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Google’s Dan Russell on Search

According to Google researcher (who also calls himself a cyber-tribal-techno-cognitive-anthropologist) Dan Russell, most people learn how to search from friends (and a little bit from classes) and they remember stories. He tells stories about what he’s learned from searching in his book The Joy of Search (MIT Press) and his wonderful blog (

People have mental models about libraries and what the library does. Is Google omniscient?

How people search, identify, locate, evaluate sources.

How does Google work? Is it: Completely keyword search; Fulltext indexing; Partial text indexing; Link anchors; Blended results; What’s covered in the index?

When he asks people to draw a picture about how search works: 33% have the word “magic” in them.

Without a mental model, you can’t make predictions. What breaks your mental model of Google? It has a staggering amount of books, video, images, and documents.

But there are still difficult questions

What was the population of Japan in 1490?

How much apartment housing should San Francisco have?

It’s good to know what you can and cannot search. You can search on symbols, images

He can search on an image of what looks like an insect bite and surrounding rash on his son’s arm, but it’s not likely to tell him much

There’s an app that will identify mushrooms but how reliable is it? (only survivors get to rate the app)

Aerial photo of building in Palo Alto from years ago– Use time slider on Google Earth


What can you search for? What’s possible? Where to look? Google StreetView, Earth, others

Go through various iterations to get to answer.


He then told two search stories based on his experience, one about a phone number in Warsaw and the other a historical account of Perry on Delos. These are taken from his book and well worth reading.

It’s important to remember that not everything is on the web

Use CTR-F to find on a page. Surprising to me, Dan claims that 90% of people don’t know this trick.

Know the conventions of the culture:

Spoof sites (part of genre of internet culture is creating spoof sites

You tube is where people go to learn – do we know how to point people to high quality videos


The way we’re asking questions is changing

It’s always been a skill

Now it’s a critical skill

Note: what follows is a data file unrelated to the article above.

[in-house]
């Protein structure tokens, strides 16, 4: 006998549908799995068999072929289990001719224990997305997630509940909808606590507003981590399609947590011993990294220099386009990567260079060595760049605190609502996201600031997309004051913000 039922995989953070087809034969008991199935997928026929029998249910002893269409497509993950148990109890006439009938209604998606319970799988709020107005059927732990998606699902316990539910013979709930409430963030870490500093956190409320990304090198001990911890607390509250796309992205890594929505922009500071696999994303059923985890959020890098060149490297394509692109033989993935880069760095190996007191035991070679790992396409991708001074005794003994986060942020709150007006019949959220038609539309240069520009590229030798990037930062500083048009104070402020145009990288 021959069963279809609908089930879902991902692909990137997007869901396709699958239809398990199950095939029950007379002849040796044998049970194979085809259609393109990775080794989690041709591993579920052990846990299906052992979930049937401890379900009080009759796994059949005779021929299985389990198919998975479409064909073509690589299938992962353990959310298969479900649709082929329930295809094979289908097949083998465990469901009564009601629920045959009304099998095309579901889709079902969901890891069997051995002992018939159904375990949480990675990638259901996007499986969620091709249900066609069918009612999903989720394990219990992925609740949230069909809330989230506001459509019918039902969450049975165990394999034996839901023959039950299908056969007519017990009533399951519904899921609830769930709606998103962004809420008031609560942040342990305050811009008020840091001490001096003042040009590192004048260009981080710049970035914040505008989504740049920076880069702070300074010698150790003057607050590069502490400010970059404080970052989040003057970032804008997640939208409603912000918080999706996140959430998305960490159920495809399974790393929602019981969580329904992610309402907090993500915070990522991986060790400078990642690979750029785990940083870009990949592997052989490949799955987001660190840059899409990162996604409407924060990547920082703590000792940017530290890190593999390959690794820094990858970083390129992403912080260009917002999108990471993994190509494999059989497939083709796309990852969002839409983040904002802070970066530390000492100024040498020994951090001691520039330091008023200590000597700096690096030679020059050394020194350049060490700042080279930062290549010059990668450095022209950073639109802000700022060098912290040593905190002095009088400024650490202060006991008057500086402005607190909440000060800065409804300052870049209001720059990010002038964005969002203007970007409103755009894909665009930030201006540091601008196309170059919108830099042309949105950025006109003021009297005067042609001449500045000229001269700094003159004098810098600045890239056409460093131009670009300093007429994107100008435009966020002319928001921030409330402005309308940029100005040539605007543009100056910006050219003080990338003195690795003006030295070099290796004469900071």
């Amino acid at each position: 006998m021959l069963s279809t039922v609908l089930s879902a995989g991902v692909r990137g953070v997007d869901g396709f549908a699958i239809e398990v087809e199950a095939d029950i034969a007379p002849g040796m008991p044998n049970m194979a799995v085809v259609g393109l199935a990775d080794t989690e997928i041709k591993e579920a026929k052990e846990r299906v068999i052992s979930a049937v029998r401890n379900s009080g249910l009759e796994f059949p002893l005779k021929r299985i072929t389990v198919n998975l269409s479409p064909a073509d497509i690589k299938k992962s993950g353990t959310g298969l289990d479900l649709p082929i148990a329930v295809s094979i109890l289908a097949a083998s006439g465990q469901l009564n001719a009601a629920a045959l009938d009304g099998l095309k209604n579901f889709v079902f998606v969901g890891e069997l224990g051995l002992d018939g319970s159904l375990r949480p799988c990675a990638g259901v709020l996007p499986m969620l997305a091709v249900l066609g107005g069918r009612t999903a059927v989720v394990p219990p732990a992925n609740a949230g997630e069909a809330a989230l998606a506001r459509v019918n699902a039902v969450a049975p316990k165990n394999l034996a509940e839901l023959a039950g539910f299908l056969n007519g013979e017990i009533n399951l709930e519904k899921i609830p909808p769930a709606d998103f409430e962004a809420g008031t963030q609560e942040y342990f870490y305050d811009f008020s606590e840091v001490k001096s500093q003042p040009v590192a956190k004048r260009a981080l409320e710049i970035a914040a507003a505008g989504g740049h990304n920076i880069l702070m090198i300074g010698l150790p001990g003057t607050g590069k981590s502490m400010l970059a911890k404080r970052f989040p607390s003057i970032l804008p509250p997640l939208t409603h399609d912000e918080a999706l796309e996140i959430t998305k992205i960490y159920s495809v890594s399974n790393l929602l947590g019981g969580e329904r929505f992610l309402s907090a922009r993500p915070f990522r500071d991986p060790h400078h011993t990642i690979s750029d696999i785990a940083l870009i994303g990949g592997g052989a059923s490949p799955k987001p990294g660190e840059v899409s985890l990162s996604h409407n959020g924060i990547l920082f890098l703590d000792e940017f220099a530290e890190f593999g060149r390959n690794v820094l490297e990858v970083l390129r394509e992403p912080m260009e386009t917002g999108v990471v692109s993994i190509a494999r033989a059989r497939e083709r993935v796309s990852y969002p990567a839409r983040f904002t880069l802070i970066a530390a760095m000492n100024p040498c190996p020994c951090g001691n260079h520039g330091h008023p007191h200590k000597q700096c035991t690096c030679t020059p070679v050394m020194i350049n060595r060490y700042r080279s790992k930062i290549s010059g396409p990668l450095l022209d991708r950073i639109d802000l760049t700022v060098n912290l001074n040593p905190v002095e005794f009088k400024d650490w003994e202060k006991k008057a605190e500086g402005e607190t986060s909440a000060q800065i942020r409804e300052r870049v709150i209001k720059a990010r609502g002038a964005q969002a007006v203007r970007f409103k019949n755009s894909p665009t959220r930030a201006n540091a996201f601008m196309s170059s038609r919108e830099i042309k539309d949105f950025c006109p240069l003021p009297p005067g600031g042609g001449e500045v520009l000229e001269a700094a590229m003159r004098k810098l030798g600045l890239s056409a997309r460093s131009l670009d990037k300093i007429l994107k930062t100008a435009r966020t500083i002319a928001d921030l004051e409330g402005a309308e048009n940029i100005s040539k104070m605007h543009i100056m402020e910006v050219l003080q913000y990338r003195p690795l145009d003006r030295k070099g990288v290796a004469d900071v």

An interesting trick to find information about a website without going to the website is to search sitename –site:sitename

Site assessment is a basic skill

EPA Facts ( versus Environmental Policy Alliance

We need to design info systems to support informacy and continual learning

We need to teach our students about how to use all of our information systems

Augment skills of ordinary people

Search is not intuitive.

The latest post on SearchResearch is all about how  and how often searchers fact-checked. Well worth the read!



Resetting the Future at CILIL Connect

Lee Rainie, Pew Research Institute, looks at resetting the future in his opening keynote address at Computers in Libraries Internet Librarian Connect 2020. He shares research on Americans and libraries in crisis times: A major takeaway: People are using technology differently as their lives are upended. What Pew has studied since March and how it affects libraries.

No surprise here: Pew’s research reveals that the U.S. is a nation in the midst of very contentious issues.

Implications of race producing disparate results about COVID, with more minorities getting sick. Economic impact other major part of this story. And this hits lower income adults harder. Majority of Americans support BLM. Conversations about race have gone way up. More participation in protests and not just young and urban folks. Polarization is rampant and public trust in the federal government just keeps getting lower. The good news: Trust in libraries is still high. Pew polls are usually face to face but because of COVID, couldn’t do that, so fewer countries are represented